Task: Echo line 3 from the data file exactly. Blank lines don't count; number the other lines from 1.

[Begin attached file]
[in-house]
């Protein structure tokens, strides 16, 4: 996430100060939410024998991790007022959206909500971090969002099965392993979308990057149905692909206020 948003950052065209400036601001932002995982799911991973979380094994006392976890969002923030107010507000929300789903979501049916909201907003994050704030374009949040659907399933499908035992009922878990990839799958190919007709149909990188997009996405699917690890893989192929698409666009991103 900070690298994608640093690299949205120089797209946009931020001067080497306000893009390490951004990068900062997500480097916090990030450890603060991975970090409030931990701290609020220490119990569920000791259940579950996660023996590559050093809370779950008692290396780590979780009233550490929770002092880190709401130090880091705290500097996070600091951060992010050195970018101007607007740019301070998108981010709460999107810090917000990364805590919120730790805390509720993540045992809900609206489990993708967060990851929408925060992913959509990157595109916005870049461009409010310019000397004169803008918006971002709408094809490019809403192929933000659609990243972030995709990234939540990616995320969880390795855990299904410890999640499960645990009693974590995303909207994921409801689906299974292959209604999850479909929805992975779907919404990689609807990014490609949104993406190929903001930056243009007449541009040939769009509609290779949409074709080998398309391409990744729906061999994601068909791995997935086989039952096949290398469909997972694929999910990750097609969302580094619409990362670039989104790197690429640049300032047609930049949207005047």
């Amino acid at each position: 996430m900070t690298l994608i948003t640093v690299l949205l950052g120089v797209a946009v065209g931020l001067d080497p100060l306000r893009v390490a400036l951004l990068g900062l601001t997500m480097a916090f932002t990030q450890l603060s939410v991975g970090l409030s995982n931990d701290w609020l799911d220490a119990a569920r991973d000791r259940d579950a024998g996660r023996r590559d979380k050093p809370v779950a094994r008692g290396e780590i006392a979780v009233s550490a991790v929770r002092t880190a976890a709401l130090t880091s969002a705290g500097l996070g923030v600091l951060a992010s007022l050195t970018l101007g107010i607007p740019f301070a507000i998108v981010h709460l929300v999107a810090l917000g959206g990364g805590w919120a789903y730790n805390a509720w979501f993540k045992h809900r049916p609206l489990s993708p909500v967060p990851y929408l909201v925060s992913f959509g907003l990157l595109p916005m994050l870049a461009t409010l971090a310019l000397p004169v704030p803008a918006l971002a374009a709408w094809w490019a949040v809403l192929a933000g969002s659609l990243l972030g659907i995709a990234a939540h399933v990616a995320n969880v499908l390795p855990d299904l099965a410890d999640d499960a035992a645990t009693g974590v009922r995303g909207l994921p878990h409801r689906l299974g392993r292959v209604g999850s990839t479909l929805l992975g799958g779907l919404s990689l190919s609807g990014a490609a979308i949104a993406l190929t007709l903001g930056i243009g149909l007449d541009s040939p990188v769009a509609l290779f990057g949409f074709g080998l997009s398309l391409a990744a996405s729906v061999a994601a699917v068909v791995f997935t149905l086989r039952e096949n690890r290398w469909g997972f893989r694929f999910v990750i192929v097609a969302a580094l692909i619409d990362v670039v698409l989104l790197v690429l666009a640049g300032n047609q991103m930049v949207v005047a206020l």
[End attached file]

């Amino acid at each position: 996430m900070t690298l994608i948003t640093v690299l949205l950052g120089v797209a946009v065209g931020l001067d080497p100060l306000r893009v390490a400036l951004l990068g900062l601001t997500m480097a916090f932002t990030q450890l603060s939410v991975g970090l409030s995982n931990d701290w609020l799911d220490a119990a569920r991973d000791r259940d579950a024998g996660r023996r590559d979380k050093p809370v779950a094994r008692g290396e780590i006392a979780v009233s550490a991790v929770r002092t880190a976890a709401l130090t880091s969002a705290g500097l996070g923030v600091l951060a992010s007022l050195t970018l101007g107010i607007p740019f301070a507000i998108v981010h709460l929300v999107a810090l917000g959206g990364g805590w919120a789903y730790n805390a509720w979501f993540k045992h809900r049916p609206l489990s993708p909500v967060p990851y929408l909201v925060s992913f959509g907003l990157l595109p916005m994050l870049a461009t409010l971090a310019l000397p004169v704030p803008a918006l971002a374009a709408w094809w490019a949040v809403l192929a933000g969002s659609l990243l972030g659907i995709a990234a939540h399933v990616a995320n969880v499908l390795p855990d299904l099965a410890d999640d499960a035992a645990t009693g974590v009922r995303g909207l994921p878990h409801r689906l299974g392993r292959v209604g999850s990839t479909l929805l992975g799958g779907l919404s990689l190919s609807g990014a490609a979308i949104a993406l190929t007709l903001g930056i243009g149909l007449d541009s040939p990188v769009a509609l290779f990057g949409f074709g080998l997009s398309l391409a990744a996405s729906v061999a994601a699917v068909v791995f997935t149905l086989r039952e096949n690890r290398w469909g997972f893989r694929f999910v990750i192929v097609a969302a580094l692909i619409d990362v670039v698409l989104l790197v690429l666009a640049g300032n047609q991103m930049v949207v005047a206020l």